There is no better place to start than with the resurrection. It is the defining moment of Christianity, of our faith. You cannot call yourself a Christian and deny the resurrection. It is not an add-on. We are reliably told it was put into the tomb and sealed. It wasn’t there the next morning; Jesus’ physical body had moved, changed, disappeared overnight. He then begins to appear to people in small and large groups. Fortunately, in the church we have a few weeks to contemplate the events of Easter, meet the people who were there that first Easter day and see the effects that Jesus’ resurrection had on them and the rest of the world for the last 2000 years.

It started last week with the story of St Thomas, the dogged disciple often accused of being slow on the uptake, the doubter. Poor Thomas. Many a sermon has been preached as a warning to not be like Thomas. Thomas the 50% believer; the one who needed everything proved before he could believe.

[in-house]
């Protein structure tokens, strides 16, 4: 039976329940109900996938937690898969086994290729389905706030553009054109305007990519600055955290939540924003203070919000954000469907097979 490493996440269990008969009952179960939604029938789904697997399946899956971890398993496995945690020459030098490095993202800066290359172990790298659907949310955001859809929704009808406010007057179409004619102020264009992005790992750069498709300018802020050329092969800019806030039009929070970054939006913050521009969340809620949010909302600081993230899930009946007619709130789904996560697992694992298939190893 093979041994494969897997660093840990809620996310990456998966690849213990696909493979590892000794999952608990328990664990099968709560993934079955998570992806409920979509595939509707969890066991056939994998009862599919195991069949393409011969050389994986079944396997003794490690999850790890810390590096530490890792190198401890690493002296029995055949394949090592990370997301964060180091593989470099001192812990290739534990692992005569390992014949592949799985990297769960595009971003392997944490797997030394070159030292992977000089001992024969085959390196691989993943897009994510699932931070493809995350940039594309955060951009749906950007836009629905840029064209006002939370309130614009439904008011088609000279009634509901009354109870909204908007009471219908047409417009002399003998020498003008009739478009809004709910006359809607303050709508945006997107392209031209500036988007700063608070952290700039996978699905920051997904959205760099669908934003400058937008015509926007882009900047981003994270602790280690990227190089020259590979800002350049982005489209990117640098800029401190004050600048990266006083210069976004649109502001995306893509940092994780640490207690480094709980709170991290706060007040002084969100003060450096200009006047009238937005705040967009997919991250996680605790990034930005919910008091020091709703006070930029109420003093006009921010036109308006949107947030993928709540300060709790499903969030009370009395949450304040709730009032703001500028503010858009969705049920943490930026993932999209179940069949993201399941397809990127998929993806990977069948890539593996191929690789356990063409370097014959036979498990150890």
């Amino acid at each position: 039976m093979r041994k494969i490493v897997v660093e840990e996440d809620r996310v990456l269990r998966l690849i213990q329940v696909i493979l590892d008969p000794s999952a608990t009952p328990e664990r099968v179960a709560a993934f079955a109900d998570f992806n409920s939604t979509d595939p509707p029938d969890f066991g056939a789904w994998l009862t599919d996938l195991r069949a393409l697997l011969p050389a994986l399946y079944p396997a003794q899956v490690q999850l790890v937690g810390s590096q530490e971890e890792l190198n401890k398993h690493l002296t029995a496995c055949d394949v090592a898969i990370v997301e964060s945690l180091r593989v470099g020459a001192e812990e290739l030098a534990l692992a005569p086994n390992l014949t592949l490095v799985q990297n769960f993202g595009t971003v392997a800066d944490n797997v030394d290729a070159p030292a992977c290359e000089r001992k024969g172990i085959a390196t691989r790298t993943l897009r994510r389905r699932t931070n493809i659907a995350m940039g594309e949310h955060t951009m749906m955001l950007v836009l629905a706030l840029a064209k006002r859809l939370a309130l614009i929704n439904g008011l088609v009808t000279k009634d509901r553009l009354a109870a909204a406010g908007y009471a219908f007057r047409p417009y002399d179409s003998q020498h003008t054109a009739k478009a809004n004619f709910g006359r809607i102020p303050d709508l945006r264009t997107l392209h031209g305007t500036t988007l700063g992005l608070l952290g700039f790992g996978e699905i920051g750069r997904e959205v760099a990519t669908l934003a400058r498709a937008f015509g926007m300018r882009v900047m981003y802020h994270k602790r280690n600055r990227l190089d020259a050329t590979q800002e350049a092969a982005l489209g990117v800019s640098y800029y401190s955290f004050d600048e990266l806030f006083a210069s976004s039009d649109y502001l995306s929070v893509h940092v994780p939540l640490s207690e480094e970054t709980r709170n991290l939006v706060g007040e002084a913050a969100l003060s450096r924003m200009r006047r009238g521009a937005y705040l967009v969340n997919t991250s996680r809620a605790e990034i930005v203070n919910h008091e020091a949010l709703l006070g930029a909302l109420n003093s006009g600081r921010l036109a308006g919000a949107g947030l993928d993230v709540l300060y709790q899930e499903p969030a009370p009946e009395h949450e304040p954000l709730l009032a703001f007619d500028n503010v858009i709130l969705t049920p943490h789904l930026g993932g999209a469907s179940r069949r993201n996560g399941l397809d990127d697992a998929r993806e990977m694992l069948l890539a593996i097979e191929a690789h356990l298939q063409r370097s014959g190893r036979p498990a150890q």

Don’t doubt, just believe. So easy! Sure, if you don’t want to think too hard about anything! I believe that Thomas is the 110% believer. The one who wants to give everything; the one who has so much riding on his commitment to Jesus that he just has to know that he is right. If Thomas is going to give it all, he needs to know he is not making a fool of himself. ‘Unless I see the mark of the nails…‘ insists Thomas.

This is not a man of weakness but rather one we can learn from, even if uncomfortably. The things that make Thomas seem weak or doubtful are what makes him strong, his willingness to press on and ask the questions that others won’t. Thomas shares his doubts willingly and Jesus responds and meets him where he is at. Thomas gets a mention in the gospel reading this morning, he’s in the boat with Peter, Nathanael, James, John and two other unnamed disciples. Thomas is no longer missing out in case Jesus pops up again.

After his resurrection, Jesus appears to those who needed to see him, needed to encounter him. Jesus goes to them which says a lot about how much Jesus knew and loved those who had persecuted him (Paul) and denied him (Peter). We don’t get any indication that either of them wanted to see Jesus.